"This is a precariously situated budget," said Fox, who receives regular updates on revenue collections. "Any additional losses are problematic."
The numbers could have immediate and longer impact.
In his $29.4 billion budget proposal in February, Corbett promised $400 million in additional education funds next year - based in large part on strong tax receipts, one-time transfers of funds, and delaying pension and Medicaid payments.
If those receipts fall short, the months ahead may mean new rounds of cuts or the prospect of raising taxes - a move lawmakers are extremely reluctant to make in an election year.
Corbett spokesman Jay Pagni on Wednesday said the administration would withhold comment on the revenue picture until the numbers were released. But he said Pennsylvania was facing shortfalls similar to other states, attributed in part to changes in federal tax policy.
"We recognize the potential exists for lower-than-expected revenues," said Pagni.
A deficit problem could pose a significant hurdle to budget negotiators in the next two months, and then reverberate through the fall, when the governor, all 203 members of the House, and half the Senate are up for reelection.
Corbett already made deep cuts in education when he took office in 2011, which he said were necessary because of the shortfall left by the dried-up stimulus funds used in the last year of the Rendell administration.
In the years since, Corbett has tried to stabilize funding while holding the line on budget increases - an argument he hopes will sway voters to give him a second term in November.
But lawmakers are likely to be loath to cut funding and many - especially Republicans running on no-new-tax pledges - will resist any tax increases.
Sen. Jake Corman (R., Centre), chairman of the Appropriations Committee, agreed with Democratic analysts on the bleak projections ahead.
He said the legislature would have to "adjust budget projections to the revenue we have," and criticized the Democrats' tax proposals as ineffective.
Democratic leaders in the House and Senate contend the administration and the Republican-led legislature are leaving money on the table by not expanding Medicaid - which would bring in hundreds of millions in federal funds - or imposing a natural gas severance tax, and continuing corporate tax cuts that help the wealthy.
"I think we've been in a crisis already," said Sen. Vincent Hughes (D., Phila.), the ranking Democrat on the Appropriations Committee. "What we're seeing is a manifestation of budget mismanagement and misplaced priorities. The only people who have benefited from Gov. Corbett's administration are the wealthiest corporations."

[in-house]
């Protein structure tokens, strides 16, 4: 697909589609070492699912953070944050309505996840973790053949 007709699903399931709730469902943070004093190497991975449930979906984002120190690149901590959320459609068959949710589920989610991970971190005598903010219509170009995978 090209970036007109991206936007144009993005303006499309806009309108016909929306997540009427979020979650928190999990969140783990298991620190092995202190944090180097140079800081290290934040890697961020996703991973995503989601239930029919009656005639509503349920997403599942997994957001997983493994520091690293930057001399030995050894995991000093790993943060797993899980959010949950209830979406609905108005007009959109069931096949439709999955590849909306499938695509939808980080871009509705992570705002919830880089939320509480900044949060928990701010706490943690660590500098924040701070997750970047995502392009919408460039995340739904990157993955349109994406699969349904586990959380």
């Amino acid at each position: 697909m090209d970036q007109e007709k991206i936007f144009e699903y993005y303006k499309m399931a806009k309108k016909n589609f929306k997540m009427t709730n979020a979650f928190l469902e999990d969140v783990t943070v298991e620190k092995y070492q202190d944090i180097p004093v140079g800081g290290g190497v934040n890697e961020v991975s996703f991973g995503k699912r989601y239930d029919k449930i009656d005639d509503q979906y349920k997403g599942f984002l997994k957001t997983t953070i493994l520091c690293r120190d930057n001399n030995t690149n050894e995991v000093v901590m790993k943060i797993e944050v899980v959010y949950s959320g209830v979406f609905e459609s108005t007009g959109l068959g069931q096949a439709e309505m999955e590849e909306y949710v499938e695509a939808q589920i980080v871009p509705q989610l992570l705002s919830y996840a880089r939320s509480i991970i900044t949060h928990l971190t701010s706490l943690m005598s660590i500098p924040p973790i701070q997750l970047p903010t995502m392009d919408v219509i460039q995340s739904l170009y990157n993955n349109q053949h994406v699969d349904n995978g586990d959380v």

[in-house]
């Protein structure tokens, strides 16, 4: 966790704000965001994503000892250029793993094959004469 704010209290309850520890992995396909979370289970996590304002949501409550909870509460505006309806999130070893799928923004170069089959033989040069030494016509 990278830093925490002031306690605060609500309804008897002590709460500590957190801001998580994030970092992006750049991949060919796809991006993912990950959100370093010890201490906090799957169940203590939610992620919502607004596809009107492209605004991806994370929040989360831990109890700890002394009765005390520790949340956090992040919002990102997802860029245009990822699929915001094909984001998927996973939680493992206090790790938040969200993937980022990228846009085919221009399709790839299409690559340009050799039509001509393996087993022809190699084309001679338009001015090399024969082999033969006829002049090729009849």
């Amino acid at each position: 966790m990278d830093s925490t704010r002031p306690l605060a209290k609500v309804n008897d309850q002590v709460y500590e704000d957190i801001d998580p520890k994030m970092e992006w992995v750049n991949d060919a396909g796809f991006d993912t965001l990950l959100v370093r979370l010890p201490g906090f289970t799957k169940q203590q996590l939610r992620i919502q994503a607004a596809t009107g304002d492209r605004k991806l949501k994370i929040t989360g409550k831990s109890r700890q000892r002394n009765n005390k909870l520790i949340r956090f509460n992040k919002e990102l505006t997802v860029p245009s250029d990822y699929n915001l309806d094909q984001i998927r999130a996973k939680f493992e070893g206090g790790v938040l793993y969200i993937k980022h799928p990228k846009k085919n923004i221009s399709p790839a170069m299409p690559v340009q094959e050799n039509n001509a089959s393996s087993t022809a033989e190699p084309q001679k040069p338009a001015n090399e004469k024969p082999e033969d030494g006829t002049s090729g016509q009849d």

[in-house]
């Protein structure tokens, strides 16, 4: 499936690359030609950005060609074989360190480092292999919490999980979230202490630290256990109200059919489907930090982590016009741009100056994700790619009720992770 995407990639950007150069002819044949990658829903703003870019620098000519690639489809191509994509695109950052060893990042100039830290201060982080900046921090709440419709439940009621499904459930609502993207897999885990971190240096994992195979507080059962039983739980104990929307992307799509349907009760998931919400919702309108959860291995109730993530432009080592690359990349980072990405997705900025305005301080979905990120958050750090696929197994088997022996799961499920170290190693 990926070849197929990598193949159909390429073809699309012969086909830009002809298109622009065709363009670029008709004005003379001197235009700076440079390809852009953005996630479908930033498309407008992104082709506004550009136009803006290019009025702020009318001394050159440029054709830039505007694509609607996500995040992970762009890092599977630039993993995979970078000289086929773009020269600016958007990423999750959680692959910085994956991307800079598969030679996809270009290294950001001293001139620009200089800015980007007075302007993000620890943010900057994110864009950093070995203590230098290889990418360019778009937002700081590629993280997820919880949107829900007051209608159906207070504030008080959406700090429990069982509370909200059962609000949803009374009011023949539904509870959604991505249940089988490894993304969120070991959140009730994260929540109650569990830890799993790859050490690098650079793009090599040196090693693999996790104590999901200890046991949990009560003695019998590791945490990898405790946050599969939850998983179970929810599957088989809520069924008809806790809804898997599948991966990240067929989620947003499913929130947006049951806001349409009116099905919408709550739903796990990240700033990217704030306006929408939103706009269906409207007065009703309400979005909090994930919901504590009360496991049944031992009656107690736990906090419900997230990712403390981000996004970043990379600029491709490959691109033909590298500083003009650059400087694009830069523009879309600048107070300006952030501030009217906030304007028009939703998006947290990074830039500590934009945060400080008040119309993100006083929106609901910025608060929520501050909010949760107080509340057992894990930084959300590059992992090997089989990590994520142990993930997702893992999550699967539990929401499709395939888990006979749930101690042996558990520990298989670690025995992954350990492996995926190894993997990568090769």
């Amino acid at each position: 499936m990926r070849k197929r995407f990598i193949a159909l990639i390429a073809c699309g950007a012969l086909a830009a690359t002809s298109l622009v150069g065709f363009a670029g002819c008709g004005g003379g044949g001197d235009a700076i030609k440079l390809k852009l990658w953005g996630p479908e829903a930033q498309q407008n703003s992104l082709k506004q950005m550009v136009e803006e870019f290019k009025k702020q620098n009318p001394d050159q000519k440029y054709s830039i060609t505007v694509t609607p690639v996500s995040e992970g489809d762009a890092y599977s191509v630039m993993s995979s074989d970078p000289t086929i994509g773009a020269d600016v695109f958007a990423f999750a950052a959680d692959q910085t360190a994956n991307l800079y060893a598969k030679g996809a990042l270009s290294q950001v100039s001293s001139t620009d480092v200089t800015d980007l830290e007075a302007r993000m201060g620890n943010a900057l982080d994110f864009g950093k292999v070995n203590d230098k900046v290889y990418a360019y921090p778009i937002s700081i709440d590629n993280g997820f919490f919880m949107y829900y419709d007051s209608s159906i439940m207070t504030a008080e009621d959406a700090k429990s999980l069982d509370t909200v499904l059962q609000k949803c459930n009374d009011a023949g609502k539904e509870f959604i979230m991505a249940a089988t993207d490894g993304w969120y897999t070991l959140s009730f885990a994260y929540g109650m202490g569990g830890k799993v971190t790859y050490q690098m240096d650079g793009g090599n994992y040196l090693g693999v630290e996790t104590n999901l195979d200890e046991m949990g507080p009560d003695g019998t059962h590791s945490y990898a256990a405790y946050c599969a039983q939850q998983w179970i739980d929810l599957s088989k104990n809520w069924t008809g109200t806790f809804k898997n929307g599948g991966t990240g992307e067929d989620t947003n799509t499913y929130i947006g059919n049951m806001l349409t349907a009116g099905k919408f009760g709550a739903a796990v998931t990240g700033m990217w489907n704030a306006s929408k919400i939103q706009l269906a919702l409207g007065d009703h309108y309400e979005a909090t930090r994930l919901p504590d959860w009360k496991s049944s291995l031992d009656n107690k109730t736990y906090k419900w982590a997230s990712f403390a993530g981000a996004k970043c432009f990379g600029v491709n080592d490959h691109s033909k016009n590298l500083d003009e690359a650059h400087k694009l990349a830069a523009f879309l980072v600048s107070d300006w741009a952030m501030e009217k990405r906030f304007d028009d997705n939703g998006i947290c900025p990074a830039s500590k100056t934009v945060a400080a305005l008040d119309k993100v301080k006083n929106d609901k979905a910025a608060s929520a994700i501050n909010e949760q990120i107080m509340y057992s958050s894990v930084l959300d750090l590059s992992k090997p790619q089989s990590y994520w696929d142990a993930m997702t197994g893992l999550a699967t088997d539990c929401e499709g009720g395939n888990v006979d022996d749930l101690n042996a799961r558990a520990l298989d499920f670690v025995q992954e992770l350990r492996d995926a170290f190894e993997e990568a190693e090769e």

Corbett rejected Medicaid expansion, saying the state could not afford future costs. Instead, he offered an alternative to provide health care to 500,000 low-income Pennsylvanians by using federal money to pay private insurers. But that plan has yet to be approved by the Department of Health and Human Services.
Pagni said he would not address specific proposals but appeared to leave the door open to new revenue options.
"The reality remains, by working together we can develop a budget that is balanced and meets the needs of Pennsylvanians," he said. "Over the next several months, different types of ideas will be suggested, some will be embraced, others not."
Democrats say Corbett may have painted himself and the legislature into a corner by leaving no room for new cuts and remaining opposed to new revenues.
Pagni said the legislature needed to act on long-term solutions such as pension reform.
"There are fiscal pressures and legislative solutions that need to be addressed when contemplating the budget, and pension reform is one of them," he said. "The contribution costs are affecting the ability to fund programs and services."
House Republican spokesman Steve Miskin said the lower chamber was prepared to deliver pension legislation this spring that could lead to savings.
Corman said that unless growth in expenditures was checked, the budget could balloon to $40 billion in coming years.
"I want to make investments in higher ed, in education, tourism, and infrastructure, but I can't because other areas [health care, pensions, prisons] are growing," he said. "We're out of tricks to make room for them."